For better or worse, tattoo conventions used to be a common meeting place for devotees of body piercing; while discretion was often necessary on the convention floor, 1 piercing fans would find community in the privacy of their convention hotel room; clothes coming off to reveal the piercings hidden from the more conservative tattoo crowd at large.
In 1986, at the Knoxville Tattoo Convention, a group of friends that included, among others, Jack Yount (not pictured), Sailor Sid Diller, T.R.A.S.H. publisher J.D., Silver Anchor’s Ed Fenster, Marv from Australia, and Emil G, did just that – enjoying each other’s company, shedding their clothes, and having a little fun. Continue reading →
“Since Ed Hardy had brought the subject of piercings up at the I.T.A.A. Reno Convention in 1977 (he felt, as did the overwhelming majority of Artists there that piercing did not belong at a Tattoo convention and should not be linked to tattooing. I.T.A.A. Members voted there and then not to have piercing at future conventions) it was decided on (by the suggestion of Bob Shaw) not to allow facial tattoos or piercings at the National Tattoo Conventions. This was to be a Convention to promote Tattooing and only Tattooing.” – Source: http://runningthegauntlet-book.com/BME/jimward/20050329.html.↩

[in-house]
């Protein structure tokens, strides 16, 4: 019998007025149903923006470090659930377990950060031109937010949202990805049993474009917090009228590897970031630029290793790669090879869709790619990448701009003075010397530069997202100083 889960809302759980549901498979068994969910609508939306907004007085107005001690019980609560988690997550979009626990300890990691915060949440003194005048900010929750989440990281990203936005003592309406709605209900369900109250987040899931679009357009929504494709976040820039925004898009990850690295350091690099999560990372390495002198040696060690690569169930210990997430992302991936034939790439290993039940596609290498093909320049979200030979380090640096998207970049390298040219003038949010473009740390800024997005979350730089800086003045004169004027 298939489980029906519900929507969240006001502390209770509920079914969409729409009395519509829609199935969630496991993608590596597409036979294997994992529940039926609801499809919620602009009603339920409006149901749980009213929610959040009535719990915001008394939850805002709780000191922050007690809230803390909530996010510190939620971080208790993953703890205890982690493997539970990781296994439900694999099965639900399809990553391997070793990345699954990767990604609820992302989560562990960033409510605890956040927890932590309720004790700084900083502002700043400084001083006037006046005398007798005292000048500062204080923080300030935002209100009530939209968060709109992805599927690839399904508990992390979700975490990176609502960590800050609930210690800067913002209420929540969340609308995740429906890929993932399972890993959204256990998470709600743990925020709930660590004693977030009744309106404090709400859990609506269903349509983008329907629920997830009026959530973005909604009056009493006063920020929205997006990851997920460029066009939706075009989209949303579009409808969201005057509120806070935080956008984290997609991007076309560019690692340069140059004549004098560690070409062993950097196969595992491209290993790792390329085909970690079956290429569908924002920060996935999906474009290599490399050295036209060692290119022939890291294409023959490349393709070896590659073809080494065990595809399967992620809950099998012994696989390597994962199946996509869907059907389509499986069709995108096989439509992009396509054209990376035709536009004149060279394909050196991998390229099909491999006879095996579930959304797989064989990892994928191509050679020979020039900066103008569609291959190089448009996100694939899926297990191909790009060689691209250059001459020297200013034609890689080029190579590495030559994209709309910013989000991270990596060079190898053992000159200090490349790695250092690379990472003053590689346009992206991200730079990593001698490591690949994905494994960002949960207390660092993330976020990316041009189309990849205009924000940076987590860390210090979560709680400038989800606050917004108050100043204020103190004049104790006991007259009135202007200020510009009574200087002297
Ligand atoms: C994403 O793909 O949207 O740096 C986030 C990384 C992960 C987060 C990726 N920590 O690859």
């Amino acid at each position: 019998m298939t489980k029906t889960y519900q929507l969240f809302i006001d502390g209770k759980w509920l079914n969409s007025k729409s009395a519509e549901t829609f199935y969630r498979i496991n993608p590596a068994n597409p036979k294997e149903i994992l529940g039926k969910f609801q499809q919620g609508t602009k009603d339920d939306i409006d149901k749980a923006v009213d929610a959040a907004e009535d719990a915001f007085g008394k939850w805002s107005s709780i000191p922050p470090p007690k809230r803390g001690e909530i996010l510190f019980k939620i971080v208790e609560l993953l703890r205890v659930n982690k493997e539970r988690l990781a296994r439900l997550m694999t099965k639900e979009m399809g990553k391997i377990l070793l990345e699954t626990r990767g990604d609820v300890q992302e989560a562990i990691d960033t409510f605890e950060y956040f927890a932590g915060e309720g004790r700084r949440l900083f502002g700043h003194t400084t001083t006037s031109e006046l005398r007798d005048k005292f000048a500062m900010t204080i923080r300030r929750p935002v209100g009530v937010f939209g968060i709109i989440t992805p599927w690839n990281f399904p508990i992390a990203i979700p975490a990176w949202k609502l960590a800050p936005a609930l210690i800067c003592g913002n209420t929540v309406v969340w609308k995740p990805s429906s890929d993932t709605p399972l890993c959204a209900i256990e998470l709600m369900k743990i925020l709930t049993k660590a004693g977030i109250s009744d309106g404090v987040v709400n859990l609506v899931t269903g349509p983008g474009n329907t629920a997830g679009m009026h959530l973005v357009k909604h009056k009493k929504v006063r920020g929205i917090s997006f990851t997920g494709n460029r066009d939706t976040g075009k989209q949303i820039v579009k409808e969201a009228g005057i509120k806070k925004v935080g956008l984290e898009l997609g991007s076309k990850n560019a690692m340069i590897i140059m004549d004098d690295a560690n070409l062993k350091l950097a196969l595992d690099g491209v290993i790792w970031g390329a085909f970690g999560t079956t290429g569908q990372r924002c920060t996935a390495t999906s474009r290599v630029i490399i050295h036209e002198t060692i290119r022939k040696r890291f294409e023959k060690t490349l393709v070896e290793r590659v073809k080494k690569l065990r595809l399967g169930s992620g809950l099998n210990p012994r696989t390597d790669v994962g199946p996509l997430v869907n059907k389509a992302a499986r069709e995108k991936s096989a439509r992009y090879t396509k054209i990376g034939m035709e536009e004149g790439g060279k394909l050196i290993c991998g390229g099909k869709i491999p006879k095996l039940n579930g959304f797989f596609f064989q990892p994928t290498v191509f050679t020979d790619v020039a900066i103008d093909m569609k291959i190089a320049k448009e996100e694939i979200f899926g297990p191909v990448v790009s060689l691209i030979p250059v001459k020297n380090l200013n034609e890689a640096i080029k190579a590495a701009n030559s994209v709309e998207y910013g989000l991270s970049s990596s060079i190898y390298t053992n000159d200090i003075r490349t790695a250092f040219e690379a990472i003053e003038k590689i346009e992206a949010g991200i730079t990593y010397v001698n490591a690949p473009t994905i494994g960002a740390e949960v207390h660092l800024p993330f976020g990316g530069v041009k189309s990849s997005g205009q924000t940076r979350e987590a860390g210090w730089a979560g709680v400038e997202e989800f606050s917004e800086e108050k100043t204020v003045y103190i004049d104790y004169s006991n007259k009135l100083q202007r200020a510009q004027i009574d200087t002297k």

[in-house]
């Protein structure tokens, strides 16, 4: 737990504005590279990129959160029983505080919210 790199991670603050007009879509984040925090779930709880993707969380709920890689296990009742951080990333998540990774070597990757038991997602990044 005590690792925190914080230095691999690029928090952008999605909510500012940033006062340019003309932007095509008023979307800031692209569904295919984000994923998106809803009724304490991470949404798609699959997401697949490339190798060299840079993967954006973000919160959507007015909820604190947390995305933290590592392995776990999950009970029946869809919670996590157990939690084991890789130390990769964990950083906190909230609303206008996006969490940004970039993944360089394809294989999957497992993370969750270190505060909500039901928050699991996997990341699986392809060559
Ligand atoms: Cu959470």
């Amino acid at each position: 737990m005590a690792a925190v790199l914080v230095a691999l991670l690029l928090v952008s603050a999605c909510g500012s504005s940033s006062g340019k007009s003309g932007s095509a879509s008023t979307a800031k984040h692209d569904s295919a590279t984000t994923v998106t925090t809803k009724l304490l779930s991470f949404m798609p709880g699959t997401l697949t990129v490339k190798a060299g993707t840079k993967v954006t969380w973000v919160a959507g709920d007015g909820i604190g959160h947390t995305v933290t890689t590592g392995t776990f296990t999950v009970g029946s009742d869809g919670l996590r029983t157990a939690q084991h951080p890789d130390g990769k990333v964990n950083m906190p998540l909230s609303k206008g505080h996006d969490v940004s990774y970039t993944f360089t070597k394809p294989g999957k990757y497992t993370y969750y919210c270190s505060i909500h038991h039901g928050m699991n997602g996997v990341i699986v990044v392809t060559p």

Scott Shatsky may not be the most recognizable names in piercing, but his roots run deep – from being a young man hanging around the original Gauntlet, to apprenticing under Jim Ward and being part of the original Gauntlet San Fransisco crew, Scott offers some wonderful insight into that early pivotal time. Scott remains part of that quiet faction who was more enamored with piercing as an intimate movement, and gives us some new perspective on those Gauntlet years as a client, manager, and Master Piercer.
Ari – Where does piercing start for you, Scott?
Scott – I grew up in Los Angeles, and I always had a fascination with anything other than just being white, so tattoos and piercings fell into that. I was just always very interested, so in high school and even before I was a punk rock kid I was always sticking needles in me for piercings. I don’t even remember how I found Gauntlet, but it was in West Hollywood. I walked in and I became friends with Jim (Ward) and became pretty good friends with Cross, who I share a birthday with. I was a young kid. I wasn’t even in a place where I could get pierced there, age-wise. Cross was only a couple of years older than I was at the time. I have this picture of me sitting there with Jim and his beautiful silver and purple peacock wallpaper in the piercing studio when he was piercing my cartilage. So my identity in that world started years before I was piercing. Continue reading →
Blair, Dustin, Dave Vidra and Tom Brazda @ NIX. Photo courtesy of Dustin Sharrow.